In principle, the inventor of the Employee’s invention has the right to be participated in the purchase price for the transfer of rights; for the gross purchase price of the Employee’s invention created within the scope of a R&D contract and transferred to the client, the Arbitration Board considered the amount of 8% of the contract sum to be appropriate in the negotiated case from 2013. According to the Arbitration Board’s experience, the purchase price to be fictitiously determined for all inventions developed within the scope of the R&D contract amounts to 1% of the total contract sum; in the present case, this resulted in 8% of the contract sum as the gross purchase price for the service invention at issue in the proceedings.
Sale of Employee’s invention – with re-licensing
The sale of IP rights is often combined with a simultaneous re-licensing. The full right to the invention is transferred to the purchaser, but at the same time the purchaser undertakes to re-license the invention to the employer of the inventor against payment. In this case, too, it is regulated how this affects the remuneration of the service invention. In short, it depends on the circumstances.
For only if the grant-back is comparable to a so-called ‘reserved right of use’ does the inventor also have a claim to remuneration with regard to the employer’s own use in the course of the grant-back. But when is the re-licensing comparable to a reservation of use? The Arbitration Board explained that this is particularly the case if the employer’s own use of the Employee’s invention is already certain at the time of the transfer of the IP right.
However, if the employer shares the monopoly right to the Employee’s invention with the purchaser of the invention on the basis of a grant of a licence back, the Arbitration Board considers it justified to halve the usual market licence rate for this use.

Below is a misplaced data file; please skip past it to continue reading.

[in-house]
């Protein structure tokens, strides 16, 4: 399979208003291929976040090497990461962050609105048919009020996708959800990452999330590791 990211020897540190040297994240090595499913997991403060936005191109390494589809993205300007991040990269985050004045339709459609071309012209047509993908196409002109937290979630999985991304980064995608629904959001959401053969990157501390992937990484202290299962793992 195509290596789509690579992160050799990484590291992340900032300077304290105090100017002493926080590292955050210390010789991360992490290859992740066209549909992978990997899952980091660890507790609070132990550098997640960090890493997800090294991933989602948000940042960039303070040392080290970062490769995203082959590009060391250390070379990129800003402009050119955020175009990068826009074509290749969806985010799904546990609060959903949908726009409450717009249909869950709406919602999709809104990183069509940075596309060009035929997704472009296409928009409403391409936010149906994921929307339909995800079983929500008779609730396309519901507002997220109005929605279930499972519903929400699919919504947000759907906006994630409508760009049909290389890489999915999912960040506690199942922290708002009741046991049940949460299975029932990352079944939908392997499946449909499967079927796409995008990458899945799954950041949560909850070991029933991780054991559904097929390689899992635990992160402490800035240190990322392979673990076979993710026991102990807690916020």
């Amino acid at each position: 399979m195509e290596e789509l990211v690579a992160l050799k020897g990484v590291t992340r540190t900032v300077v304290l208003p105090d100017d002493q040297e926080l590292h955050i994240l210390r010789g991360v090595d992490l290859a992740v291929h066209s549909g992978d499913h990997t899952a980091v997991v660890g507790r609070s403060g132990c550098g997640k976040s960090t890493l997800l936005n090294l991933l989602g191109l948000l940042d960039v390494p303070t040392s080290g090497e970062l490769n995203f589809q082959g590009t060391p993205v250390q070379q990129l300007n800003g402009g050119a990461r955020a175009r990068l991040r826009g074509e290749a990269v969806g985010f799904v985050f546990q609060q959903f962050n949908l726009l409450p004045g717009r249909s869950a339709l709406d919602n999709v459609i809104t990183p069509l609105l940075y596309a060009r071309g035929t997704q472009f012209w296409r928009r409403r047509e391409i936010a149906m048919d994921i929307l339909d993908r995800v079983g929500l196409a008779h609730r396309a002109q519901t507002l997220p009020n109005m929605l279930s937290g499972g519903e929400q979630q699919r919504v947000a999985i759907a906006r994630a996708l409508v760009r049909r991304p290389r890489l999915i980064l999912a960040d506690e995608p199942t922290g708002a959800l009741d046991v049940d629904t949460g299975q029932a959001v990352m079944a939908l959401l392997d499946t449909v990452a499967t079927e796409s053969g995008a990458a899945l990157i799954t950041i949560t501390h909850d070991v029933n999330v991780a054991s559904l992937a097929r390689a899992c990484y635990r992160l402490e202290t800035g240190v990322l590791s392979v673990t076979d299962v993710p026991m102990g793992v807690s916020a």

Graduation – reduction of remuneration
Incidentally, the Arbitration Board also determined in this decision that the application of net turnovers (within the meaning of No. 7, sentence 1, second half-sentence of the Directive) in addition to the graduation does not constitute multiple consideration of the same aspect for a reduction of the remuneration.
In this respect, it should be clearly stated once again that according to general case law, a graduation of high turnovers is permissible, i.e. de facto a significant reduction of the inventor’s remuneration. A cumulative graduation is common, which is justified with the so-called causality shift. Behind this is the – legally recognised – assumption that factors such as distribution network, market leadership, quality and brand name contribute a lot to the commercial success of a product based on an Employee’s invention. Accordingly, the inventor’s merit is estimated to be lower, and this is reflected in the graduation.
If, in the end, there are doubts, that the remuneration is “not appropriate”, we refer at this point to the details on limitation periods in employee invention law. In short, the claim for remuneration expires after 3 years and the claim for damages after 10 years; however, a prerequisite for any claim for damages is a previous claim for remuneration.